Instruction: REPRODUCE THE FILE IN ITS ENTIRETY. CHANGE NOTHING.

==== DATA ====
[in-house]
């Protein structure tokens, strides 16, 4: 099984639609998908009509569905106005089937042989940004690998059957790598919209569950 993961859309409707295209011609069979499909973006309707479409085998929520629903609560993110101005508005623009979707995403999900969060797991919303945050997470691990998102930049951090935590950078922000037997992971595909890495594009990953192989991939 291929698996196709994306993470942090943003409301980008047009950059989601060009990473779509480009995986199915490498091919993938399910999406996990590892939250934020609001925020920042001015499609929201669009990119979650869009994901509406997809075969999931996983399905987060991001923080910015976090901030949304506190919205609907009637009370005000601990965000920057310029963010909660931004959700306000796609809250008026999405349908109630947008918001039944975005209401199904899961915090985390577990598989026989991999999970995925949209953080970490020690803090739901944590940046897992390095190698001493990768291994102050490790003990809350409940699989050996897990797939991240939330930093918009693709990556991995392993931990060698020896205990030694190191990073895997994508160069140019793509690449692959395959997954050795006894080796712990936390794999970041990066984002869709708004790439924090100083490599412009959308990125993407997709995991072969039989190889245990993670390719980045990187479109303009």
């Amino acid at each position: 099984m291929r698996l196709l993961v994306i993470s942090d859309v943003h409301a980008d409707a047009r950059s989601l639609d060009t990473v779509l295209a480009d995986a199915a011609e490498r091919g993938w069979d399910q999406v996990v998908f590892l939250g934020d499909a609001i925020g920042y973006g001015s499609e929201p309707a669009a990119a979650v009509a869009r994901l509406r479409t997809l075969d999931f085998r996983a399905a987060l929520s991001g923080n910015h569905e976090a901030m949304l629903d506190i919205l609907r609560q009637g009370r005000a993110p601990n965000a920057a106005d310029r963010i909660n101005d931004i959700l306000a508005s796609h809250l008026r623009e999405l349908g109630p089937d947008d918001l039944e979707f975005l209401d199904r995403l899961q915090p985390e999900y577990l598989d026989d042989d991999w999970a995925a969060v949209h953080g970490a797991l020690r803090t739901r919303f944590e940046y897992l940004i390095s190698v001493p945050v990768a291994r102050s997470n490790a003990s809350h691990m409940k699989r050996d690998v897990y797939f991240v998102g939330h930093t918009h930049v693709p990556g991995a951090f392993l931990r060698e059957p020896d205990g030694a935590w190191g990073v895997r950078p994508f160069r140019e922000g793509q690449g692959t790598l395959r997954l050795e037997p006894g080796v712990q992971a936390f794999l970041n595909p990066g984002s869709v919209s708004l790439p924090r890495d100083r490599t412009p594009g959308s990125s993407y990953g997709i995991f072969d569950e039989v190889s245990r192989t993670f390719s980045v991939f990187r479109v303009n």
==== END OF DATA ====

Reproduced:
[in-house]
């Protein structure tokens, strides 16, 4: 099984639609998908009509569905106005089937042989940004690998059957790598919209569950 993961859309409707295209011609069979499909973006309707479409085998929520629903609560993110101005508005623009979707995403999900969060797991919303945050997470691990998102930049951090935590950078922000037997992971595909890495594009990953192989991939 291929698996196709994306993470942090943003409301980008047009950059989601060009990473779509480009995986199915490498091919993938399910999406996990590892939250934020609001925020920042001015499609929201669009990119979650869009994901509406997809075969999931996983399905987060991001923080910015976090901030949304506190919205609907009637009370005000601990965000920057310029963010909660931004959700306000796609809250008026999405349908109630947008918001039944975005209401199904899961915090985390577990598989026989991999999970995925949209953080970490020690803090739901944590940046897992390095190698001493990768291994102050490790003990809350409940699989050996897990797939991240939330930093918009693709990556991995392993931990060698020896205990030694190191990073895997994508160069140019793509690449692959395959997954050795006894080796712990936390794999970041990066984002869709708004790439924090100083490599412009959308990125993407997709995991072969039989190889245990993670390719980045990187479109303009």
């Amino acid at each position: 099984m291929r698996l196709l993961v994306i993470s942090d859309v943003h409301a980008d409707a047009r950059s989601l639609d060009t990473v779509l295209a480009d995986a199915a011609e490498r091919g993938w069979d399910q999406v996990v998908f590892l939250g934020d499909a609001i925020g920042y973006g001015s499609e929201p309707a669009a990119a979650v009509a869009r994901l509406r479409t997809l075969d999931f085998r996983a399905a987060l929520s991001g923080n910015h569905e976090a901030m949304l629903d506190i919205l609907r609560q009637g009370r005000a993110p601990n965000a920057a106005d310029r963010i909660n101005d931004i959700l306000a508005s796609h809250l008026r623009e999405l349908g109630p089937d947008d918001l039944e979707f975005l209401d199904r995403l899961q915090p985390e999900y577990l598989d026989d042989d991999w999970a995925a969060v949209h953080g970490a797991l020690r803090t739901r919303f944590e940046y897992l940004i390095s190698v001493p945050v990768a291994r102050s997470n490790a003990s809350h691990m409940k699989r050996d690998v897990y797939f991240v998102g939330h930093t918009h930049v693709p990556g991995a951090f392993l931990r060698e059957p020896d205990g030694a935590w190191g990073v895997r950078p994508f160069r140019e922000g793509q690449g692959t790598l395959r997954l050795e037997p006894g080796v712990q992971a936390f794999l970041n595909p990066g984002s869709v919209s708004l790439p924090r890495d100083r490599t412009p594009g959308s990125s993407y990953g997709i995991f072969d569950e039989v190889s245990r192989t993670f390719s980045v991939f990187r479109v303009n």